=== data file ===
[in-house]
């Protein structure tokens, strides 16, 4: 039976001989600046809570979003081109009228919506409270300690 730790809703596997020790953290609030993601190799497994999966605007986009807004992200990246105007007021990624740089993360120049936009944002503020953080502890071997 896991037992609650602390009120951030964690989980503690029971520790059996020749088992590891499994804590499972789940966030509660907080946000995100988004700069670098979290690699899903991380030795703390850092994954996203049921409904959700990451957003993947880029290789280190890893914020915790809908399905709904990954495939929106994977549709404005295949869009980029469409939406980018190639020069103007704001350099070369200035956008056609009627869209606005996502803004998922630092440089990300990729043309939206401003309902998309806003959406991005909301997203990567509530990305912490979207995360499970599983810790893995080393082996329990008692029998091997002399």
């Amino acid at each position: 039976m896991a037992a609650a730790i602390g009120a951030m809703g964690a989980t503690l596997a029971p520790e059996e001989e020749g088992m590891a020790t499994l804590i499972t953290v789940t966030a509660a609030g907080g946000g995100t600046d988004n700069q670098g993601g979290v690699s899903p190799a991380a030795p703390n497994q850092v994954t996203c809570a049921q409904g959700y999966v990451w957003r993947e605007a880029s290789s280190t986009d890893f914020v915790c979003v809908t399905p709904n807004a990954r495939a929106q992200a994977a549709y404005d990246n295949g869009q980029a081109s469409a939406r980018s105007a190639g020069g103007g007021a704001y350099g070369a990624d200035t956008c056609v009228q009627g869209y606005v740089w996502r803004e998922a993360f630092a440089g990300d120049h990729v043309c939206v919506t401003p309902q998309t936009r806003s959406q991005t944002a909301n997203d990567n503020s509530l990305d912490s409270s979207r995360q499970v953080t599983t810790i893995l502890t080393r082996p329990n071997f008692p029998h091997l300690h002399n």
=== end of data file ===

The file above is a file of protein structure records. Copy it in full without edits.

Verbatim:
[in-house]
């Protein structure tokens, strides 16, 4: 039976001989600046809570979003081109009228919506409270300690 730790809703596997020790953290609030993601190799497994999966605007986009807004992200990246105007007021990624740089993360120049936009944002503020953080502890071997 896991037992609650602390009120951030964690989980503690029971520790059996020749088992590891499994804590499972789940966030509660907080946000995100988004700069670098979290690699899903991380030795703390850092994954996203049921409904959700990451957003993947880029290789280190890893914020915790809908399905709904990954495939929106994977549709404005295949869009980029469409939406980018190639020069103007704001350099070369200035956008056609009627869209606005996502803004998922630092440089990300990729043309939206401003309902998309806003959406991005909301997203990567509530990305912490979207995360499970599983810790893995080393082996329990008692029998091997002399």
């Amino acid at each position: 039976m896991a037992a609650a730790i602390g009120a951030m809703g964690a989980t503690l596997a029971p520790e059996e001989e020749g088992m590891a020790t499994l804590i499972t953290v789940t966030a509660a609030g907080g946000g995100t600046d988004n700069q670098g993601g979290v690699s899903p190799a991380a030795p703390n497994q850092v994954t996203c809570a049921q409904g959700y999966v990451w957003r993947e605007a880029s290789s280190t986009d890893f914020v915790c979003v809908t399905p709904n807004a990954r495939a929106q992200a994977a549709y404005d990246n295949g869009q980029a081109s469409a939406r980018s105007a190639g020069g103007g007021a704001y350099g070369a990624d200035t956008c056609v009228q009627g869209y606005v740089w996502r803004e998922a993360f630092a440089g990300d120049h990729v043309c939206v919506t401003p309902q998309t936009r806003s959406q991005t944002a909301n997203d990567n503020s509530l990305d912490s409270s979207r995360q499970v953080t599983t810790i893995l502890t080393r082996p329990n071997f008692p029998h091997l300690h002399n």